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Thread: Does "contemplative" best describe the LFer's state of mind?

  1. #1
    Land-Scapegrace Heroique's Avatar
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    Does "contemplative" best describe the LFer's state of mind?

    I keep coming across this claim about LF work Ė "it's contemplative," "it's meditative," "it's reflective..."

    Like me, you probably notice the claim is related to psychological health or healing, or artistic well-being.

    If you agree, donít be shy, please share what you're "contemplative" about and why.

    The tree? The light? The weather? The great outdoors? The math? Your spouse and kids? Your bank account?

    Iím also curious if this is the principal reason you're an LFer, or merely one reason.

  2. #2
    Eric Woodbury
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    Re: Does "contemplative" best describe the LFer's state of mind?

    Who writes this stuff?

    I can't tell you what it is, only what it's not. It's not this.

    --ew--
    my picture blog
    ejwoodbury.blogspot.com

  3. #3

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    Re: Does "contemplative" best describe the LFer's state of mind?

    Umm... like... I dunno... I can't make up my mind.

  4. #4

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    Re: Does "contemplative" best describe the LFer's state of mind?

    Bunch of nonsense to me. I'm as careful and contemplative with 35mm as I am with 4x5.

  5. #5

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    Re: Does "contemplative" best describe the LFer's state of mind?

    Contemplative refers to imaging something in the mind and concentrating on the subject.

    There's a lot to think about while composing, focusing, and correctly exposing a photo with a LF camera.

    A hand held auto focus, auto exposing, camera removes the necessity to spend a lot of time contemplating on the shot.
    GemSinger

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  6. #6
    Jac@stafford.net's Avatar
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    Re: Does "contemplative" best describe the LFer's state of mind?

    Yah, I know a few LF mavens claim that the format encourages them to work slow.

    I use it because I cannot work any faster.
    .

  7. #7
    ic-racer's Avatar
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    Re: Does "contemplative" best describe the LFer's state of mind?

    I don't treat large format much different than the smaller formats. The main difference is presentation. LF enlarges bigger.

  8. #8

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    Re: Does "contemplative" best describe the LFer's state of mind?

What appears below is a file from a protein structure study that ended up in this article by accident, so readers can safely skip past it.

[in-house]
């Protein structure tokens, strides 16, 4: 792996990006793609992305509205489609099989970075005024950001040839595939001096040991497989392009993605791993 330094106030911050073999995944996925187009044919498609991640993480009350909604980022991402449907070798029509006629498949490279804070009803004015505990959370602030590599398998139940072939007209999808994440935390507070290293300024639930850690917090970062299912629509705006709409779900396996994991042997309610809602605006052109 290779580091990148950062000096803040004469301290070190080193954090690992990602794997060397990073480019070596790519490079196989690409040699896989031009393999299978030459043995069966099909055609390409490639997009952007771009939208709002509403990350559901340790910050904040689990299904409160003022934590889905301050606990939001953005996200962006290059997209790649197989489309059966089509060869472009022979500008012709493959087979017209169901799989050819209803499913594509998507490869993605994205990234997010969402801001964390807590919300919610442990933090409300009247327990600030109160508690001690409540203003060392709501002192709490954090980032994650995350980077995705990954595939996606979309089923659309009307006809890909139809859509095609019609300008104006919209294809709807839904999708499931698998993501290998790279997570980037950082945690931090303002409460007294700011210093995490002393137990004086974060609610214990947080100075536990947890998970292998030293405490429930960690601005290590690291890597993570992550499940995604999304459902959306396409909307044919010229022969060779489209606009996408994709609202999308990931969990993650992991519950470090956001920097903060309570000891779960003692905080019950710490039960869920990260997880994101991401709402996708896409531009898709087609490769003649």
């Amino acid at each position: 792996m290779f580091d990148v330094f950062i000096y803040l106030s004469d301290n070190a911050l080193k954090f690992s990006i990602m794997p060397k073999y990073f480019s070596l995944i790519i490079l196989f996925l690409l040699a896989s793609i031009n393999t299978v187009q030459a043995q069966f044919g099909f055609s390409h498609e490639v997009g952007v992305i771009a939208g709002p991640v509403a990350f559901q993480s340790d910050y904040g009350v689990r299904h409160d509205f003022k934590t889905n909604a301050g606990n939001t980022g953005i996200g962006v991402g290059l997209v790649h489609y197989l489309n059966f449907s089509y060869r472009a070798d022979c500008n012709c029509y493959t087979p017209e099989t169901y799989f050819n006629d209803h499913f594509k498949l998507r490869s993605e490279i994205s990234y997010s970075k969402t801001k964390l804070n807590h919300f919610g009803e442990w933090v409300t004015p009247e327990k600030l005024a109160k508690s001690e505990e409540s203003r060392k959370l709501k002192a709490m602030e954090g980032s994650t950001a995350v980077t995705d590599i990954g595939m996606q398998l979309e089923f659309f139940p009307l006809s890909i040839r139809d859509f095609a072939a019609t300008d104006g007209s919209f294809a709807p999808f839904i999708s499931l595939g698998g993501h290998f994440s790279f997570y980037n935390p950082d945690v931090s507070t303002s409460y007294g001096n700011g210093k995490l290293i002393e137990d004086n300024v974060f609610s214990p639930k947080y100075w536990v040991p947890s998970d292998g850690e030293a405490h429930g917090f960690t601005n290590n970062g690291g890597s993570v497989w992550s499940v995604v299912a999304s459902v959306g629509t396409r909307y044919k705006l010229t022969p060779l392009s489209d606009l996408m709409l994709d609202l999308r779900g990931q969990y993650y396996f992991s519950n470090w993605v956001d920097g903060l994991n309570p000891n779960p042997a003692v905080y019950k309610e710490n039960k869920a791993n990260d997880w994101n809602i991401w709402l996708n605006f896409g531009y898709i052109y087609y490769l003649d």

Quote Originally Posted by ic-racer View Post
    I don't treat large format much different than the smaller formats. The main difference is presentation. LF enlarges bigger.
    I did that too... but after a few years I couldn't get through a 24 exposure roll in reasonable time... and the quality and control isn't what I wanted. So single sheets became my norm.

  9. #9
    Land-Scapegrace Heroique's Avatar
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    Re: Does "contemplative" best describe the LFer's state of mind?

    Quote Originally Posted by gemsinger View Post
    Contemplative refers to imaging something in the mind and concentrating on the subject.

    There's a lot to think about while composing, focusing, and correctly exposing a photo with a LF camera.

    A hand held auto focus, auto exposing, camera removes the necessity to spend a lot of time contemplating on the shot.
    Yes, I think this is a familiar view here. And what's more, often associated with remarks about the LFer's (purportedly) more involved relationship with the landscape, due in part to complex set-up techniques or time-heavy compositional methods, including casual or complex math work.

    A related description would be "deliberative" – as in: LF calls for a more "deliberative" approach to photography. I've heard this claim around here more than a number of times, always in a positive sense, sometimes in a patronizing sense. My personal experience helps me understand this view, if not wholly agree with it.

    * For comparison, an opposing LF approach would be, say, Weegee's, very spontaneous and handheld – not so deliberative or tripod-based.

  10. #10

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    Re: Does "contemplative" best describe the LFer's state of mind?

    Weegee (Arthur Felig) was using a hand held press camera, designed for capturing a photo quickly, thus eliminating most of the actions required of a view camera.

    "f8 at 125th, and be there".

    There are a lot more things to think about (contemplate) when setting up, focusing, and exposing a landscape shot with a view camera.

    "Did you remember to close the shutter before removing the dark slide?"

    "Did you remember to close down to the proper f stop?"

    etc., etc.
    GemSinger

    Octogenarian

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